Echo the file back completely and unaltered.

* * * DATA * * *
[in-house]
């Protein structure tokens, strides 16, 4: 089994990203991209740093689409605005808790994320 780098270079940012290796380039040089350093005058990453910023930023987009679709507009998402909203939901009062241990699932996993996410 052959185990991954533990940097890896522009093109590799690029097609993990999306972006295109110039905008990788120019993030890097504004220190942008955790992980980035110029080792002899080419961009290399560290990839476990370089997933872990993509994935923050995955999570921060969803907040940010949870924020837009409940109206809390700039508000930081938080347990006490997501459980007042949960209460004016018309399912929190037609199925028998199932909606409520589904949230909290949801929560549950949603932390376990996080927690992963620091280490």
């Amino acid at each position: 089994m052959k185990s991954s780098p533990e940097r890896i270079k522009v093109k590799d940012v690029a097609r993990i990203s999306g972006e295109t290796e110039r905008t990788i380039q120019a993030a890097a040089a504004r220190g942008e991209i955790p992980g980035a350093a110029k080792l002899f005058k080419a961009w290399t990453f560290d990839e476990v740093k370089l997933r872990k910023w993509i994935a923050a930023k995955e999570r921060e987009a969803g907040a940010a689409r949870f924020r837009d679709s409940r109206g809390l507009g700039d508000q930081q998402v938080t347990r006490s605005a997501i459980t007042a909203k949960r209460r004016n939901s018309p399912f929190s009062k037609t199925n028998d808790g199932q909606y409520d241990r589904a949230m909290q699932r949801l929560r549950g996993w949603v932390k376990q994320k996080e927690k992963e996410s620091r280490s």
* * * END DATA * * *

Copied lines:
[in-house]
């Protein structure tokens, strides 16, 4: 089994990203991209740093689409605005808790994320 780098270079940012290796380039040089350093005058990453910023930023987009679709507009998402909203939901009062241990699932996993996410 052959185990991954533990940097890896522009093109590799690029097609993990999306972006295109110039905008990788120019993030890097504004220190942008955790992980980035110029080792002899080419961009290399560290990839476990370089997933872990993509994935923050995955999570921060969803907040940010949870924020837009409940109206809390700039508000930081938080347990006490997501459980007042949960209460004016018309399912929190037609199925028998199932909606409520589904949230909290949801929560549950949603932390376990996080927690992963620091280490």
């Amino acid at each position: 089994m052959k185990s991954s780098p533990e940097r890896i270079k522009v093109k590799d940012v690029a097609r993990i990203s999306g972006e295109t290796e110039r905008t990788i380039q120019a993030a890097a040089a504004r220190g942008e991209i955790p992980g980035a350093a110029k080792l002899f005058k080419a961009w290399t990453f560290d990839e476990v740093k370089l997933r872990k910023w993509i994935a923050a930023k995955e999570r921060e987009a969803g907040a940010a689409r949870f924020r837009d679709s409940r109206g809390l507009g700039d508000q930081q998402v938080t347990r006490s605005a997501i459980t007042a909203k949960r209460r004016n939901s018309p399912f929190s009062k037609t199925n028998d808790g199932q909606y409520d241990r589904a949230m909290q699932r949801l929560r549950g996993w949603v932390k376990q994320k996080e927690k992963e996410s620091r280490s």